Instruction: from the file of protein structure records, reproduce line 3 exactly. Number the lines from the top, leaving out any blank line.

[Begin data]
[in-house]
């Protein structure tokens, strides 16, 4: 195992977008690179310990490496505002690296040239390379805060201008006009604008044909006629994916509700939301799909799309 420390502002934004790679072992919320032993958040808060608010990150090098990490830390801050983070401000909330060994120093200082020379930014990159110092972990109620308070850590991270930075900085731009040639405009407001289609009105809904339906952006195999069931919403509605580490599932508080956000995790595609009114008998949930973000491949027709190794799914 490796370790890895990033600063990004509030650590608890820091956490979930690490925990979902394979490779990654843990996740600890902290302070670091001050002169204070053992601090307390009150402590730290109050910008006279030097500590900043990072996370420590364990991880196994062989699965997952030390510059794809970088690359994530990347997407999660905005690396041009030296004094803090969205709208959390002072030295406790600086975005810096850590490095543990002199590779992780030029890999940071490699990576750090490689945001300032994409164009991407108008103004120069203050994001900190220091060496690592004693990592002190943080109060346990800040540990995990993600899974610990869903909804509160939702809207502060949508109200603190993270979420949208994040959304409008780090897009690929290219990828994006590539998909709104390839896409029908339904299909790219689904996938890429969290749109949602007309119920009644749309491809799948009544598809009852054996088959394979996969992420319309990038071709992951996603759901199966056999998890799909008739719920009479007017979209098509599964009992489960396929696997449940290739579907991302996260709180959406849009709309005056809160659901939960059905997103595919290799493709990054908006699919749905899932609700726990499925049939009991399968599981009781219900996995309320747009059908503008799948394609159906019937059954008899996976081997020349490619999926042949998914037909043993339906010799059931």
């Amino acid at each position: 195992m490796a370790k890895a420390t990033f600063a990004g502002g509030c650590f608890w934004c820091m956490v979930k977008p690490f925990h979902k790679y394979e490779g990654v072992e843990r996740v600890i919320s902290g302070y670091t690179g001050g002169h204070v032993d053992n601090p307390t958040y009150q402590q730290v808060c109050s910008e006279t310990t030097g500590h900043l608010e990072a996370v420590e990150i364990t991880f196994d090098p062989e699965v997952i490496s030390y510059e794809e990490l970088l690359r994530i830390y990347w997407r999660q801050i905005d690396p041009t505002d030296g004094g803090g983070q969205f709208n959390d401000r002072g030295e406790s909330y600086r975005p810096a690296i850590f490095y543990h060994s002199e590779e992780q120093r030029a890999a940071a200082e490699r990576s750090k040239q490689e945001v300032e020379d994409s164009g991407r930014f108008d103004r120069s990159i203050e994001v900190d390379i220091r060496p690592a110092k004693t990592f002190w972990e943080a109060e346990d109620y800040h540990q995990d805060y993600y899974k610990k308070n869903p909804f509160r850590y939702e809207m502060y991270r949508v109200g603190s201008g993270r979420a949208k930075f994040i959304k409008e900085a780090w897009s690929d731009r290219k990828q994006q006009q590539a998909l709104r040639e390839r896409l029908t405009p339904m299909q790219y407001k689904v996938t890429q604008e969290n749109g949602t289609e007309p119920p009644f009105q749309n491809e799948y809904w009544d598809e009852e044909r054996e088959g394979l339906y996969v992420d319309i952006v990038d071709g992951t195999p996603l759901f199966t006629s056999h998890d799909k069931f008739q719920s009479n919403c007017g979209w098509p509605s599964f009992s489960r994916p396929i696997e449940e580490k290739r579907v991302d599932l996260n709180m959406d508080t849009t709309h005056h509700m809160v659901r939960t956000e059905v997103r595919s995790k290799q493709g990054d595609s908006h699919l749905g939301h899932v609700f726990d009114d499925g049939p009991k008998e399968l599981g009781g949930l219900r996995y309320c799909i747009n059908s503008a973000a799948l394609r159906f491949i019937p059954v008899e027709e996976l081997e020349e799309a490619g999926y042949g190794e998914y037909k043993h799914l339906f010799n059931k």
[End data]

């Amino acid at each position: 195992m490796a370790k890895a420390t990033f600063a990004g502002g509030c650590f608890w934004c820091m956490v979930k977008p690490f925990h979902k790679y394979e490779g990654v072992e843990r996740v600890i919320s902290g302070y670091t690179g001050g002169h204070v032993d053992n601090p307390t958040y009150q402590q730290v808060c109050s910008e006279t310990t030097g500590h900043l608010e990072a996370v420590e990150i364990t991880f196994d090098p062989e699965v997952i490496s030390y510059e794809e990490l970088l690359r994530i830390y990347w997407r999660q801050i905005d690396p041009t505002d030296g004094g803090g983070q969205f709208n959390d401000r002072g030295e406790s909330y600086r975005p810096a690296i850590f490095y543990h060994s002199e590779e992780q120093r030029a890999a940071a200082e490699r990576s750090k040239q490689e945001v300032e020379d994409s164009g991407r930014f108008d103004r120069s990159i203050e994001v900190d390379i220091r060496p690592a110092k004693t990592f002190w972990e943080a109060e346990d109620y800040h540990q995990d805060y993600y899974k610990k308070n869903p909804f509160r850590y939702e809207m502060y991270r949508v109200g603190s201008g993270r979420a949208k930075f994040i959304k409008e900085a780090w897009s690929d731009r290219k990828q994006q006009q590539a998909l709104r040639e390839r896409l029908t405009p339904m299909q790219y407001k689904v996938t890429q604008e969290n749109g949602t289609e007309p119920p009644f009105q749309n491809e799948y809904w009544d598809e009852e044909r054996e088959g394979l339906y996969v992420d319309i952006v990038d071709g992951t195999p996603l759901f199966t006629s056999h998890d799909k069931f008739q719920s009479n919403c007017g979209w098509p509605s599964f009992s489960r994916p396929i696997e449940e580490k290739r579907v991302d599932l996260n709180m959406d508080t849009t709309h005056h509700m809160v659901r939960t956000e059905v997103r595919s995790k290799q493709g990054d595609s908006h699919l749905g939301h899932v609700f726990d009114d499925g049939p009991k008998e399968l599981g009781g949930l219900r996995y309320c799909i747009n059908s503008a973000a799948l394609r159906f491949i019937p059954v008899e027709e996976l081997e020349e799309a490619g999926y042949g190794e998914y037909k043993h799914l339906f010799n059931k």